The spiritual element Sweeney mentions is another reason the preserve is also important to note. Before the Spanish and Americans arrived, the area was home to the Chumash tribe, and it was, according to the Atlantic, the point at which spirits enter the next world. The preserve protects not only animal and plant life, but the cultural lands of a Native American tribe.
Saved from development
The land's fate wasn't always a sure thing, however.
In 2007, the land was purchased for $136 million by the Boston-based investment firm Baupost Group. The hedge fund hedged on its plans for the land, refusing to comment to locals, government officials and conservationists about their plans, with one of the firm's lawyer's saying that they "absolutely do not have any specific plans yet for the land."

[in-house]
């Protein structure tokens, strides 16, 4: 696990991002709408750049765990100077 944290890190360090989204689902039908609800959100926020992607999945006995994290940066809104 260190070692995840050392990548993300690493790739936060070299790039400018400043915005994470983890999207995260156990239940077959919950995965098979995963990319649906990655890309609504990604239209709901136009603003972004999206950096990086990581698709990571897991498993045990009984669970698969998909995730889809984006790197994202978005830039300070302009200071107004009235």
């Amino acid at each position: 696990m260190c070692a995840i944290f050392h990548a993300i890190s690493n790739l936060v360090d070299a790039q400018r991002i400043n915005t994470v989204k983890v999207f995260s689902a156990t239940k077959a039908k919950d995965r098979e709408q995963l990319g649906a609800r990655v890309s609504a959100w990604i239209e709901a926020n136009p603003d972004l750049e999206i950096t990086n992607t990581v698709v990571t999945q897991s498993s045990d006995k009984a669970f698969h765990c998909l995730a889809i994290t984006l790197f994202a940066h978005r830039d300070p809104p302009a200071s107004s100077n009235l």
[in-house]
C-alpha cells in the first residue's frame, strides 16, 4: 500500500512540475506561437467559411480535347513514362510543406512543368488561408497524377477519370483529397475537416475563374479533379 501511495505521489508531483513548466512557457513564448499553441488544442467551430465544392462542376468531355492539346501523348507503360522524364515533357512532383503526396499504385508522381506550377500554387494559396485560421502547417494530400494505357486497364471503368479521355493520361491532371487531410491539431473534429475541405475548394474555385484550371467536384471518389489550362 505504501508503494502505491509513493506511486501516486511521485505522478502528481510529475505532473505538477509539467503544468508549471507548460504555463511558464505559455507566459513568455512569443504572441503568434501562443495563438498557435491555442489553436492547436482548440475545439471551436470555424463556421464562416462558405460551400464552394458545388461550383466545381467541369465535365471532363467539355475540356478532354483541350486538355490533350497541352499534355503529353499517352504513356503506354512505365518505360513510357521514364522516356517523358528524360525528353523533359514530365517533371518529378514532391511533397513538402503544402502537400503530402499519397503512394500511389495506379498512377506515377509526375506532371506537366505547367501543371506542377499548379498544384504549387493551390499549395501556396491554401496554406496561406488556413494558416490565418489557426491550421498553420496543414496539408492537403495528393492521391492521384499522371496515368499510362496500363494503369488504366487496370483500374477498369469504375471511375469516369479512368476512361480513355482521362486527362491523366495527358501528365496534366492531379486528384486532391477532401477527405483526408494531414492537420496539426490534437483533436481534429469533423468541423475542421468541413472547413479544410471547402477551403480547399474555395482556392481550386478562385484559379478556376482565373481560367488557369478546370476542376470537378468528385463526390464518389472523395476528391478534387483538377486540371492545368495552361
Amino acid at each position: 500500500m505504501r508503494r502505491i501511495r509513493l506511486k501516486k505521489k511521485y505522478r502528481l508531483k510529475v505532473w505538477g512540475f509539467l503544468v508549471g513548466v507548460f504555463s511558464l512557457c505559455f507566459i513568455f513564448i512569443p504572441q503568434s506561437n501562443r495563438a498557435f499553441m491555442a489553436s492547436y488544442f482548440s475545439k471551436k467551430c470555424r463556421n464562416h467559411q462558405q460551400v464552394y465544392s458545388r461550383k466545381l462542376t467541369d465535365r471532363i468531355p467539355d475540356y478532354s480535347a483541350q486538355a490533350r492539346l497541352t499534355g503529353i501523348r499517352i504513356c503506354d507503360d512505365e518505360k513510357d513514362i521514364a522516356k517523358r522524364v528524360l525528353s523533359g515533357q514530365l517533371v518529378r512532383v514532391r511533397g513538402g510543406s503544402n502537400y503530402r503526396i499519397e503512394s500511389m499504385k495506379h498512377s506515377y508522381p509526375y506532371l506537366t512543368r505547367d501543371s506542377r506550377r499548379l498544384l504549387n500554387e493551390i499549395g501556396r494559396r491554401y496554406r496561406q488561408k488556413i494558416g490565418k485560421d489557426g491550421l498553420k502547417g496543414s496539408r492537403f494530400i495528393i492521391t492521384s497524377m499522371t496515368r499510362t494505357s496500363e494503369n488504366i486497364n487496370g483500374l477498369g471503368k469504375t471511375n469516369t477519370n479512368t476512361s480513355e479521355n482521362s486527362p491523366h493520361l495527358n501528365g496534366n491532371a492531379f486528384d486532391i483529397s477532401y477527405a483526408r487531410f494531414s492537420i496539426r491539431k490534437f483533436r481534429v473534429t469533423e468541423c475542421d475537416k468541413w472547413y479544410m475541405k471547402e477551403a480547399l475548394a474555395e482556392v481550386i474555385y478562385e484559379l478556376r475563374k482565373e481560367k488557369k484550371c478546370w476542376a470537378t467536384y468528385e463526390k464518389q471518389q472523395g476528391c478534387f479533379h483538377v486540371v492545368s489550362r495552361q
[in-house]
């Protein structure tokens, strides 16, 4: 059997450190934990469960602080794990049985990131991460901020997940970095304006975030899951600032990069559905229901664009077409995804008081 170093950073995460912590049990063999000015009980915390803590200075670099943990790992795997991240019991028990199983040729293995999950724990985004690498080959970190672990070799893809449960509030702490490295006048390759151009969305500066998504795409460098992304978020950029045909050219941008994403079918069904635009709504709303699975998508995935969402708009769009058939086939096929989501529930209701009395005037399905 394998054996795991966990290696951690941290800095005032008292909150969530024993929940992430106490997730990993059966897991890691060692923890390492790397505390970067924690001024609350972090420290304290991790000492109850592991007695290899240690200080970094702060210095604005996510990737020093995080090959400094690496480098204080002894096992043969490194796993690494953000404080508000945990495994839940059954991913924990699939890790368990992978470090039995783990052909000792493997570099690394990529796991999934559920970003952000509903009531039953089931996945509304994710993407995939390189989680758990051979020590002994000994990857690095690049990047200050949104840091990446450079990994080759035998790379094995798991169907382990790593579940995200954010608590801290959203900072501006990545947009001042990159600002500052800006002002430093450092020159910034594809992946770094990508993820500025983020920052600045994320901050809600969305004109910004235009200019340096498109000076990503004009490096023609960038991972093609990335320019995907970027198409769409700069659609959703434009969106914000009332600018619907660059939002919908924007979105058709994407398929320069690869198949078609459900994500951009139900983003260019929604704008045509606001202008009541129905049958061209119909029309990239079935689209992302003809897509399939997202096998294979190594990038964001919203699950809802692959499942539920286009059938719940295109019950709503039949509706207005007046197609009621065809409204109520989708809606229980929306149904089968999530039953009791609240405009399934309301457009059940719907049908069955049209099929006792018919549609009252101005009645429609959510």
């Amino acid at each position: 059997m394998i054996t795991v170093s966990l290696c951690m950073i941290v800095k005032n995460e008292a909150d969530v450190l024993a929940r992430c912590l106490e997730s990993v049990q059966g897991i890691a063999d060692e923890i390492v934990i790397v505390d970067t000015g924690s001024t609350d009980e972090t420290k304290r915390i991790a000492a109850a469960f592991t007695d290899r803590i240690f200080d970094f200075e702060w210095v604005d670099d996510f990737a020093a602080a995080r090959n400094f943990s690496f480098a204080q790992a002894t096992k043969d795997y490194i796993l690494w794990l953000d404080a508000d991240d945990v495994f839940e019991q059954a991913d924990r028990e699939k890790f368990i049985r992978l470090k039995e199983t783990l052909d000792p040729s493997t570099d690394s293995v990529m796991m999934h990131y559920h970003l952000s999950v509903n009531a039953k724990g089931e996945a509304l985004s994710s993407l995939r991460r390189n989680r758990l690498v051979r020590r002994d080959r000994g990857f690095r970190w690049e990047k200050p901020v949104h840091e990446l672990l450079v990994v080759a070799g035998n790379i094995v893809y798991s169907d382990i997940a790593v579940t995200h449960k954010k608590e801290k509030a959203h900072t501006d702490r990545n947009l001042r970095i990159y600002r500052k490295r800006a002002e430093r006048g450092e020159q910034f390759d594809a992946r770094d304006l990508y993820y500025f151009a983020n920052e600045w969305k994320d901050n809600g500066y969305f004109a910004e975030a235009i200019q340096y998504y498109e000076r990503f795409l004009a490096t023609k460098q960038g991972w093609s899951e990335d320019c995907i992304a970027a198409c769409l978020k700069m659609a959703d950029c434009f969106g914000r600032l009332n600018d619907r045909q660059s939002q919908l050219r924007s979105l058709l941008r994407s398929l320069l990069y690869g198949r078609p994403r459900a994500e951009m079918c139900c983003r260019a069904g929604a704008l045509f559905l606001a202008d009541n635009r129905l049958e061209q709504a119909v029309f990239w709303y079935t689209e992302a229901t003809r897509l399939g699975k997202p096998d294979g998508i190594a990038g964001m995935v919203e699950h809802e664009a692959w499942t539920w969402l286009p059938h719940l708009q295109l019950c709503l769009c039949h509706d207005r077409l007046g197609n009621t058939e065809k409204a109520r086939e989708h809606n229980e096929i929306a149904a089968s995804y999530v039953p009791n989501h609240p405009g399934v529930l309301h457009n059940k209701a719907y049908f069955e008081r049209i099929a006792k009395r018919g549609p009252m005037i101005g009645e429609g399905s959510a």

Concerns were naturally varied given the secrecy of Baupost Group, and the fact the land could be divided into 109 developable lots.
Nothing ever came of the sale, however. Still, fear that another sale to a more aggressive owner motivated the Dangermonds and TNC for two years to figure out how to acquire the land, according to National Geographic. In addition to its cultural and natural importance, the area also mattered personally: the Dangermonds spent some of their honeymoon at the former Bixby Ranch.
Now that the land is protected in perpetuity, the work on preserving the land begins. An 18-month review process will launch soon on how best to keep the land intact while also serving a number of interests, from protecting the land to offering public access to navigating the Air Force's presence and its use of a debris easement across some of the property.